A team of workers at Perbeck quarry in Swanage on Britain’s Jurassic Coast found nearly 30 footprints from a herd of gigantic Sauropads. They are believed to be around 140 million years old. The site had earlier identified a 52 dino prints back in 1997.
Sauropods – the first successful group of herbivorous – could live as long as 120 years. Fully grown Sauropods could measure as long as 40 metres (130 feet) and weigh up to 80,000kg (80 tonnes). They were the largest creatures ever to walk to the Earth.
And when a herd of the mighty beasts ambled along Britain’s coast, they would have left their footprints in the soft mud which was then covered by layers of rock for millions of years.
Professor Matthew Bennett from Bournemouth University, who guided the extraction in Purbeck stone quarry, said: ‘The footprints are like giant saucer-shaped depressions which are up to three-foot in diameter but only half an inch deep.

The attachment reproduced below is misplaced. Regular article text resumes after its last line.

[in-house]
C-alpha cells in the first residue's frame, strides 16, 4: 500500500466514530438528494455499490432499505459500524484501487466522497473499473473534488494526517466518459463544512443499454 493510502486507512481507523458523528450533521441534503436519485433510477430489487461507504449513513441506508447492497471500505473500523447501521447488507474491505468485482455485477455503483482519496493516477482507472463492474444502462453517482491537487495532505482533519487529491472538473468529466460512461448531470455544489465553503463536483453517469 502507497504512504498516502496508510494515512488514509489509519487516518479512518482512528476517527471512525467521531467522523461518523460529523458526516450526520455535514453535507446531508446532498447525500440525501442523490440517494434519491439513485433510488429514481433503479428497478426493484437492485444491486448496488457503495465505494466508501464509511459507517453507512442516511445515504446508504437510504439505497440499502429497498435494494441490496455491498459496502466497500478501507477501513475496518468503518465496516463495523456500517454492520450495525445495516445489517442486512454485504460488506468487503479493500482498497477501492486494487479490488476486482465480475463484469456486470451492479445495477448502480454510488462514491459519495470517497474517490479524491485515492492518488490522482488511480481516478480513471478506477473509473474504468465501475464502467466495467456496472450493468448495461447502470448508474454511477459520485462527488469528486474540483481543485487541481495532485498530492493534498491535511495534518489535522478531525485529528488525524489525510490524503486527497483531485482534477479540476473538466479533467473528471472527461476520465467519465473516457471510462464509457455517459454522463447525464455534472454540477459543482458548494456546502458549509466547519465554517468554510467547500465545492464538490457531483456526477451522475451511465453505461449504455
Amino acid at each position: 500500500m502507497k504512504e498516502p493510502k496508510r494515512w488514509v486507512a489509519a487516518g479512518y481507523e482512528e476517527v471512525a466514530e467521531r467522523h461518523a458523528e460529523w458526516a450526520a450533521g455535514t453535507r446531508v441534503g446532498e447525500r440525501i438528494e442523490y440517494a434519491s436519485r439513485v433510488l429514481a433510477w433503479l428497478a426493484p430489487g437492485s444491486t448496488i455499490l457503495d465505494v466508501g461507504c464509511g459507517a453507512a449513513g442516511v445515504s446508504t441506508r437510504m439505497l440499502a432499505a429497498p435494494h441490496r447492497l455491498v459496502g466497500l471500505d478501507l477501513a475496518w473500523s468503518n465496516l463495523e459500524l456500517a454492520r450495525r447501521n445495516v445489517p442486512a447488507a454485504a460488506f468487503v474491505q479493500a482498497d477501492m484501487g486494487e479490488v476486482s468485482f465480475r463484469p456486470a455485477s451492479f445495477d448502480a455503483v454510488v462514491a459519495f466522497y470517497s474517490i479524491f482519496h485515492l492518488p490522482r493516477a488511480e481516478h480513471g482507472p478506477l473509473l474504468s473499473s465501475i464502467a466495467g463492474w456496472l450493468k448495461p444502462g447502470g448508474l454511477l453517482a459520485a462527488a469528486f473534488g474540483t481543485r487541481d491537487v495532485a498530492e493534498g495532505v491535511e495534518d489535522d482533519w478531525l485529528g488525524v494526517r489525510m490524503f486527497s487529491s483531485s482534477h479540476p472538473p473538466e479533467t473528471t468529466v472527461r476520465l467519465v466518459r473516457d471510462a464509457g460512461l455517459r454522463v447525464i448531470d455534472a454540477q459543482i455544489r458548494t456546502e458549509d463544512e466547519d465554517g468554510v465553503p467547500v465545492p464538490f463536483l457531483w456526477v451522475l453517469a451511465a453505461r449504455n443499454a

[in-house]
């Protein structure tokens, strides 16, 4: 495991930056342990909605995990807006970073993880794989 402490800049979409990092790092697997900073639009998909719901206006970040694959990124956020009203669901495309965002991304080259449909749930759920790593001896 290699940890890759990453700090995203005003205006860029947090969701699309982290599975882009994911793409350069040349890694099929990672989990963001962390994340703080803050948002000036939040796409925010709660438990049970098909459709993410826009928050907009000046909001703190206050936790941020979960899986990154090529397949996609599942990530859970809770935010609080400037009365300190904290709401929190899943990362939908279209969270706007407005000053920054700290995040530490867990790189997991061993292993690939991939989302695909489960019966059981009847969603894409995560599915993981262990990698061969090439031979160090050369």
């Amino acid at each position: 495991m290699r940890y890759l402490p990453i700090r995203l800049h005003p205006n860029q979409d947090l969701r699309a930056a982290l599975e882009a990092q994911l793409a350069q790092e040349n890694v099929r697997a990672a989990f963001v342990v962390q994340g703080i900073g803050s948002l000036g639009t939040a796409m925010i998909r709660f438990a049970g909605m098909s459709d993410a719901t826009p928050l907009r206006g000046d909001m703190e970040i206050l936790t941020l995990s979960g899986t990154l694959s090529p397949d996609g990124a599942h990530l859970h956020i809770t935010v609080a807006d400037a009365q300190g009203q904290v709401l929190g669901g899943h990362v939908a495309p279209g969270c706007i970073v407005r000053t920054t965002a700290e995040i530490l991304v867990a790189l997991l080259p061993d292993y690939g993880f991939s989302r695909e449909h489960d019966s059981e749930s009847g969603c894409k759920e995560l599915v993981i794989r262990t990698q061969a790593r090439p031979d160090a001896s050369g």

‘They belonged to the Sauropods which were very large dinosaurs the size of double-decker buses and very gregarious, travelling in groups.’
He said that now the extraction of the footprints has been completed without damaging them, they will likely be put on display at a museum.
‘I’ve spent my life travelling the world to look for fossil footprints so it is nice to find some on our doorstep,’ he said.
The quarry was closed for 10 days to facilitate the excavation. David Moodie, from Lewis Quarries, said: ‘It became apparent that we had come across something of historical interest, so working closely with the National Trust and Professor Matthew Bennett of Bournemouth University, we were able to move forward in the best way without stopping progress in the quarry itself.’